Manhood And Maleness

During a breakout in the conference, a self-described “soft butch” spoke of her years as a drag king, and how she got amazing affirmation from lesbian women; they wanted to be with her. When she came back without the performance, though, she became invisible again, much less desirable. In the end, she decided to walk away from that powerful performance to become more authentic, even if that was much less desired and therefore apparently less powerful than her drag performance.

On the other hand, drag queens of my knowledge have usually found it hard to find gay men who are interested in them, and find themselves much more successful in meeting partners coming back the next night in boy clothes of some sort.

It seems to me that women read drag kings as women, manly hearted women, maybe, but gay men don’t read drag queens as men, rather as someone who is forfeiting manhood for something else.

This means that manhood is something males can lose through drag performance, but manhood is also something females can’t gain though drag performance.

It also seems to explain why FTMs, who can male their body can have a kind of easy social manhood, but MTFs, who mostly cannot really un-male their body find it difficult to have an easy womanhood.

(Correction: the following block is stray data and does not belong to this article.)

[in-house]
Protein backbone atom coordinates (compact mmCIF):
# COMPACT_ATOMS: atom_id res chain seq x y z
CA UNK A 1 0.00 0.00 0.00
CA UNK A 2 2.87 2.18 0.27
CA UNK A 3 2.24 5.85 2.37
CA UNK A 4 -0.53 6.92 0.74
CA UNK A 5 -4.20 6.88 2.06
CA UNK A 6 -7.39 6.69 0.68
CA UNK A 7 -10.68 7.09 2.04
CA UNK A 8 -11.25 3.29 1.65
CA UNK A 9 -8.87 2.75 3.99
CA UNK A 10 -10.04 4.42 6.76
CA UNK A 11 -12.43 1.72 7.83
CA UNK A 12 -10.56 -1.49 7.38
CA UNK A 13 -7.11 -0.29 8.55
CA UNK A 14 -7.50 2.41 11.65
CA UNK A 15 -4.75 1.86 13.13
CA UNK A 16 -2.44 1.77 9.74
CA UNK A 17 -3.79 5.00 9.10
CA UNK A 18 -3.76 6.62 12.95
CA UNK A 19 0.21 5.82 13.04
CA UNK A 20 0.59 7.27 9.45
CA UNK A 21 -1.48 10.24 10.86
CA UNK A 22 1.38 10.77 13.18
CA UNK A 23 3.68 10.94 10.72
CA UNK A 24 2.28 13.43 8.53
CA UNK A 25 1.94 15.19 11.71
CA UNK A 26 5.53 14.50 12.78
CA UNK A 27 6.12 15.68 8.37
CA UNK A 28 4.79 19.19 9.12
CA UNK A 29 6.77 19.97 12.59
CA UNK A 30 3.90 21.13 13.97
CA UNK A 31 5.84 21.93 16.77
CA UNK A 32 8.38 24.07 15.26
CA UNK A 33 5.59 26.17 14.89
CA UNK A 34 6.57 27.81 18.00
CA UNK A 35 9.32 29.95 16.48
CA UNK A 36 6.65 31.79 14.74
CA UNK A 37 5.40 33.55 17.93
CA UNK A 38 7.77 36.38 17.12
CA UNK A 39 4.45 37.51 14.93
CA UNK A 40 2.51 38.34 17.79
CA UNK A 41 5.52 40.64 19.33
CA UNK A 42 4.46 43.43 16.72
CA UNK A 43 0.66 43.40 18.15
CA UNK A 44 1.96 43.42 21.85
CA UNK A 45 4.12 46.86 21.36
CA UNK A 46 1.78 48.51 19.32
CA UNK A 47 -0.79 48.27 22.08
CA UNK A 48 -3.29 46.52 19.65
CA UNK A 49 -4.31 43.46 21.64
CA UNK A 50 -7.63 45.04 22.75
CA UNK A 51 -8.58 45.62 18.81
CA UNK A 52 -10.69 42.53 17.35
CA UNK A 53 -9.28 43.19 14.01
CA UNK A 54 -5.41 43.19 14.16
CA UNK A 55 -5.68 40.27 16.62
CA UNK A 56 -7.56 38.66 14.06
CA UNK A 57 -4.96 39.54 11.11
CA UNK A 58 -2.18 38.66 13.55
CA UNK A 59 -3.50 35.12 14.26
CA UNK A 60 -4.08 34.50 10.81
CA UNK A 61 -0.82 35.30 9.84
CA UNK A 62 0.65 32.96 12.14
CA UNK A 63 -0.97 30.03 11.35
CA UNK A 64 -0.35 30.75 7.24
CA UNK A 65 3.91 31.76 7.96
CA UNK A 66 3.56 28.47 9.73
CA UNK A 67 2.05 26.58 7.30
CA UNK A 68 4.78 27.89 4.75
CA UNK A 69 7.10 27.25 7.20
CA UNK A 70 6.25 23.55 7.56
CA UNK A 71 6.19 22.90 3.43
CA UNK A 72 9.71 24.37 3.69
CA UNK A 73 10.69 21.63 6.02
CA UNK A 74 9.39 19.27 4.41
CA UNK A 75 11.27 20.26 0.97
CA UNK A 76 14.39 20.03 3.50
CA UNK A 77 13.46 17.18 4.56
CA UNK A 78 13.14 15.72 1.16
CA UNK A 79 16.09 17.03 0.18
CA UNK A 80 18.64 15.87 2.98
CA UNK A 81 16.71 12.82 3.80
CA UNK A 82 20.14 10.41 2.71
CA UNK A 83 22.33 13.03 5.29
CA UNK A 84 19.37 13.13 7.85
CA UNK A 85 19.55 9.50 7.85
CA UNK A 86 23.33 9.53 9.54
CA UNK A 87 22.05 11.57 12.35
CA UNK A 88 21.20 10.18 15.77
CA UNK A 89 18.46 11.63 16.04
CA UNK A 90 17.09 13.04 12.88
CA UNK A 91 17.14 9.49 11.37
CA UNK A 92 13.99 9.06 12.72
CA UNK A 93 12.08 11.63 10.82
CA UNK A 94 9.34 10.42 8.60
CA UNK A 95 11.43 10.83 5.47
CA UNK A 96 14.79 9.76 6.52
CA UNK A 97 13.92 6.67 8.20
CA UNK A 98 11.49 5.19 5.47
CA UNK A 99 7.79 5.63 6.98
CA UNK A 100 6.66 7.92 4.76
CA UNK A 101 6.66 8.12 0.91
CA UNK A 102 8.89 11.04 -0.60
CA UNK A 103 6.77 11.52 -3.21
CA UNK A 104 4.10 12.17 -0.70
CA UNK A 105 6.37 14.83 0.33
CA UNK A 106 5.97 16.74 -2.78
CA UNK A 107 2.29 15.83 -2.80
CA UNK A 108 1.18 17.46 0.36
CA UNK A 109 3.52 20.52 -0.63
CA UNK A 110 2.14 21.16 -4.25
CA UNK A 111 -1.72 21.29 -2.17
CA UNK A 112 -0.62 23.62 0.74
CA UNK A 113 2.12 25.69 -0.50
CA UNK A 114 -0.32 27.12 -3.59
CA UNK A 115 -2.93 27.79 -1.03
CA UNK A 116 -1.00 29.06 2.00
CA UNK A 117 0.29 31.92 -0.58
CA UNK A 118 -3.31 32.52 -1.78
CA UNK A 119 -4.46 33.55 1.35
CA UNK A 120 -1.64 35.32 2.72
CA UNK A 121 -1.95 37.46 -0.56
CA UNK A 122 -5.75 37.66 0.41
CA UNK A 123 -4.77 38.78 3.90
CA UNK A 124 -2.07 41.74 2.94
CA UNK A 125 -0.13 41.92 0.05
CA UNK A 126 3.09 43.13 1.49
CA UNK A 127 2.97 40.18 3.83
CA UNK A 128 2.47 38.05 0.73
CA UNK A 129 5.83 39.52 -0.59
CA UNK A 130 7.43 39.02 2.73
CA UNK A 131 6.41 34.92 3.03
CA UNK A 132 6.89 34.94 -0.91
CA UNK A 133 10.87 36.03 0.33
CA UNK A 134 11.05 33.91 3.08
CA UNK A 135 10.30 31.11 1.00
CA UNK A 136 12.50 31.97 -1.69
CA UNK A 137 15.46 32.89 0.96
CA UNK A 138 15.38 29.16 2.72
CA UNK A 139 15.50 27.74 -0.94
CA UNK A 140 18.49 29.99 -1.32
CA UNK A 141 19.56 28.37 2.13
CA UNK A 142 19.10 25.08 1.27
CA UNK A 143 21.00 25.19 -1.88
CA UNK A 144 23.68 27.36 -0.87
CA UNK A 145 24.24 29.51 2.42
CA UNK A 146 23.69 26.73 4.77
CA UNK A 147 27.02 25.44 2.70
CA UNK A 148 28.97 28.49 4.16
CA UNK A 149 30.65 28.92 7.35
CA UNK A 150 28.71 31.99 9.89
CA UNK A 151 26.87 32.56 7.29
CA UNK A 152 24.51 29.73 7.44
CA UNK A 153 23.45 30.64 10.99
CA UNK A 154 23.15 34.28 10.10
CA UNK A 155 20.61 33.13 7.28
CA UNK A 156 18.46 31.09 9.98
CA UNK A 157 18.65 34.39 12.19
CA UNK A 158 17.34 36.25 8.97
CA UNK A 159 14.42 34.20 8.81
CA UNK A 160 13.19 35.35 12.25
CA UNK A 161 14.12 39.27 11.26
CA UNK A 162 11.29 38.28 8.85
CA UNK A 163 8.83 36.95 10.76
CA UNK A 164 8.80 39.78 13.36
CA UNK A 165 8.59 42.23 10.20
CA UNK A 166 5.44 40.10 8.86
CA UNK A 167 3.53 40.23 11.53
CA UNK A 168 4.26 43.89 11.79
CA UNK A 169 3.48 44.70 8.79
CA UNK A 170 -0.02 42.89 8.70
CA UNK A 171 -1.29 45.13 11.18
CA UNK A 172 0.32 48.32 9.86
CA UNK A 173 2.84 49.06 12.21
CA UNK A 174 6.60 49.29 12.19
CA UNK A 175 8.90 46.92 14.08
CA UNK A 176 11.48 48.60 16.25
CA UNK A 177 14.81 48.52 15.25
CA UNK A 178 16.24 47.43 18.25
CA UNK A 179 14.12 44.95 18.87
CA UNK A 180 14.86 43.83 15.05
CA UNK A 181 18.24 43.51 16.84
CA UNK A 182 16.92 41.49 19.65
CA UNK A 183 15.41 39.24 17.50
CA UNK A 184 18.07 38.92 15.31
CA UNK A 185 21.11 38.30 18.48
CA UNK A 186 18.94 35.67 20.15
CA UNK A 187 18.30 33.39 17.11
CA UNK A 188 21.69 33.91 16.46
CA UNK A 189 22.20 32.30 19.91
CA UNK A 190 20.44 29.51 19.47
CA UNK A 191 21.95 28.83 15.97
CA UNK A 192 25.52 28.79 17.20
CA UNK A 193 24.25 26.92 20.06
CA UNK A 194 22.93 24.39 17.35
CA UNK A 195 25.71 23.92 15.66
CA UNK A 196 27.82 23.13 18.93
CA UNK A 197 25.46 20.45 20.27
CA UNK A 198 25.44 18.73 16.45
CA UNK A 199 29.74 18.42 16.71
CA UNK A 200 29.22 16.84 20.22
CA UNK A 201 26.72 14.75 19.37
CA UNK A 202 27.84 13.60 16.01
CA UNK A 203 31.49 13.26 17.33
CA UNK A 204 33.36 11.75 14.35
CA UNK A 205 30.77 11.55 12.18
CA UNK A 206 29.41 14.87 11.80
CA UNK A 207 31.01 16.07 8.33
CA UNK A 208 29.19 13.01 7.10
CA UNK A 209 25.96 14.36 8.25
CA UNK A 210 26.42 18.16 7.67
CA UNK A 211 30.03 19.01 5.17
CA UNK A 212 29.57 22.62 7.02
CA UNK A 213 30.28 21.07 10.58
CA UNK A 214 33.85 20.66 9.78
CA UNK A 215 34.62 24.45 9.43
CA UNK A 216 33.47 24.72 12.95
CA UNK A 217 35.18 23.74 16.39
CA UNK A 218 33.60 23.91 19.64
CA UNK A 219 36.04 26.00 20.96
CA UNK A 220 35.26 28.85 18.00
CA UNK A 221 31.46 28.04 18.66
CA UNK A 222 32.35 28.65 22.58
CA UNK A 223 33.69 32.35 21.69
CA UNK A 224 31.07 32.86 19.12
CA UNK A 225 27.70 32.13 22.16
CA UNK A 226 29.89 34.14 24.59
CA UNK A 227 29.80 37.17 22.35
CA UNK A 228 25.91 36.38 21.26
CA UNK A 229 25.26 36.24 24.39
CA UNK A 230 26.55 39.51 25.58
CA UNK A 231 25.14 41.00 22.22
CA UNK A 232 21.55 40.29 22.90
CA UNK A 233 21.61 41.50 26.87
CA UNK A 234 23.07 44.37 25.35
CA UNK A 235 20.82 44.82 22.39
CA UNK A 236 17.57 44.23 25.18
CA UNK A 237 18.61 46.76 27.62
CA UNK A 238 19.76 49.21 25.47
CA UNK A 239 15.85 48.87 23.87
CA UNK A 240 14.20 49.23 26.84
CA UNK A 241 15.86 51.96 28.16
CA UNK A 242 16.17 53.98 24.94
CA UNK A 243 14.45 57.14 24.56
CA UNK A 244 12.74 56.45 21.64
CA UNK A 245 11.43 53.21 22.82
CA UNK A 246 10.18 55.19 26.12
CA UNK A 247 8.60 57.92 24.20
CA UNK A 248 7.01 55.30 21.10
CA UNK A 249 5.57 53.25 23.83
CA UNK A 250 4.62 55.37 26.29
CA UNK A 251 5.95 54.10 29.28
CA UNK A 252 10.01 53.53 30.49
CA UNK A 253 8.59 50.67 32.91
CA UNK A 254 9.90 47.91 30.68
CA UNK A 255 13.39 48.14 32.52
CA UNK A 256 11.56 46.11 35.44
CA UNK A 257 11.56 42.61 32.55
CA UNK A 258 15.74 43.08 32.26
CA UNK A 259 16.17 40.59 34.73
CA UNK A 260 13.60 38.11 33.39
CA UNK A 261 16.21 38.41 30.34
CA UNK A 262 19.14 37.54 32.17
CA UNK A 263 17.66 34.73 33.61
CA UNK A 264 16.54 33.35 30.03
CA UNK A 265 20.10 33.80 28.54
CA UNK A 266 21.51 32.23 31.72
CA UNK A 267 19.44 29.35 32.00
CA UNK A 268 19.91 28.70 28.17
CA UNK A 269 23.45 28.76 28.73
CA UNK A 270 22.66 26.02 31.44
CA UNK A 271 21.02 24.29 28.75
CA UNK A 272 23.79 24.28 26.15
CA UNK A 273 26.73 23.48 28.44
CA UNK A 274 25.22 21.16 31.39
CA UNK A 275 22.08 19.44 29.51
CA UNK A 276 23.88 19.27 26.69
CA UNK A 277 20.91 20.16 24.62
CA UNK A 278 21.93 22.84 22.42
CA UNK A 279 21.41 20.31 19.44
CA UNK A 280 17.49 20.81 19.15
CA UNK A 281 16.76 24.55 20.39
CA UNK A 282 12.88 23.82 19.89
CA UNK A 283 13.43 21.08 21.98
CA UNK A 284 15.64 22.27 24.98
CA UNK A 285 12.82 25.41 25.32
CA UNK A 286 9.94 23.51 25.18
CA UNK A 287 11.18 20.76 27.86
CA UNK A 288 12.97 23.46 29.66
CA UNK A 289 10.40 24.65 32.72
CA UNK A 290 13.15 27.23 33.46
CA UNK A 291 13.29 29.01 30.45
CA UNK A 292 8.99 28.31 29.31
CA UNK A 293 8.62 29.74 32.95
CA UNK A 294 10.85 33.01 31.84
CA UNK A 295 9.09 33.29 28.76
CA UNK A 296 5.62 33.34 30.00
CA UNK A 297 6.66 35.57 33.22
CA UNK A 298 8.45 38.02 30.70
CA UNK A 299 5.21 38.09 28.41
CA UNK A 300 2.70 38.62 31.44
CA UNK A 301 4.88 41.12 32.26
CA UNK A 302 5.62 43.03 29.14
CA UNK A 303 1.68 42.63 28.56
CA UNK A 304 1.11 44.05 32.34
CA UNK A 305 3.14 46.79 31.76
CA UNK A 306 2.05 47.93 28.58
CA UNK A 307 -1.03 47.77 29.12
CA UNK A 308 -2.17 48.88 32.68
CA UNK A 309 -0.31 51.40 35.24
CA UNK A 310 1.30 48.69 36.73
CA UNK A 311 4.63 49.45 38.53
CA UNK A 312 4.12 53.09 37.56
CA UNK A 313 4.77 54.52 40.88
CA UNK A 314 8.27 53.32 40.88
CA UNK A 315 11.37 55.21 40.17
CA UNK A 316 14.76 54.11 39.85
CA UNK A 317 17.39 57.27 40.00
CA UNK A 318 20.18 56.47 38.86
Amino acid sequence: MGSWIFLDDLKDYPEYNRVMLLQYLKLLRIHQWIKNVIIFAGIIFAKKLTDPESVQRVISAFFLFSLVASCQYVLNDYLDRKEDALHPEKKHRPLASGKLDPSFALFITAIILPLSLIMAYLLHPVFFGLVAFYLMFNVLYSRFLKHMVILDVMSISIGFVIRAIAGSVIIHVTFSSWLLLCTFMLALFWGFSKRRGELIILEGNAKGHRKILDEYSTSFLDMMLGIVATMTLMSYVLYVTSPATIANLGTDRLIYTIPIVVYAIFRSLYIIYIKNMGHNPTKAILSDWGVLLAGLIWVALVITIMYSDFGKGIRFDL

This leads to MTFs often ending up as a permanent guy-in-a-dress or surrendering their power by silence, rather than achieving woman power in their lives, because in a hetrosexist culture, womanhood is located by the absence of maleness.

This may be why so many MTF transsexuals work so fast to surrender their pole and end up in the shadow, and then are frustrated when they find that male puberty is a permanent change, and their male body is unerasable, no matter what the current shape of their genitals. They want womanhood, but all they easily get is a kind of surrendered manhood. Women, as the marginalized shadow of men, control their identity in a way that men don’t need to, and that means the barriers to entry can be high.

But other women who perform a kind of stylized masculinity?

Well, they are hot women, not men!

Gosh, I think even I feel that heat.

The first person I met at the conference was a young FTM Post-Grad, who has consciously created his gender presentation for power. We joked about What Not To Wear and how they recreate the gender presentation of their participants, consciously creating a new performance. And when TantraGal asked me who pulled at my heart, I said that a conscious butch in a good jacket was always hotter than androgrrl flannels and jeans.

It’s hard to get past being identified as male bodied — as having gone through puberty as a male — though.


5 thoughts on “Manhood And Maleness”

  1. I know a few transmen, one who’s quite surgically advanced and one who’s not.

    Both of them are, in all the people I know, in the list of men who give the gender a good name in the process of living their lives. It’s a short list, I tell you, but they are on it.

    Nobody ever seemed to know that I wouldn’t fight back. I was never in a fight in my life. I got sucker-punched once. The younger transman I know has been in fight after fight, broken bones and teeth and scars and pain.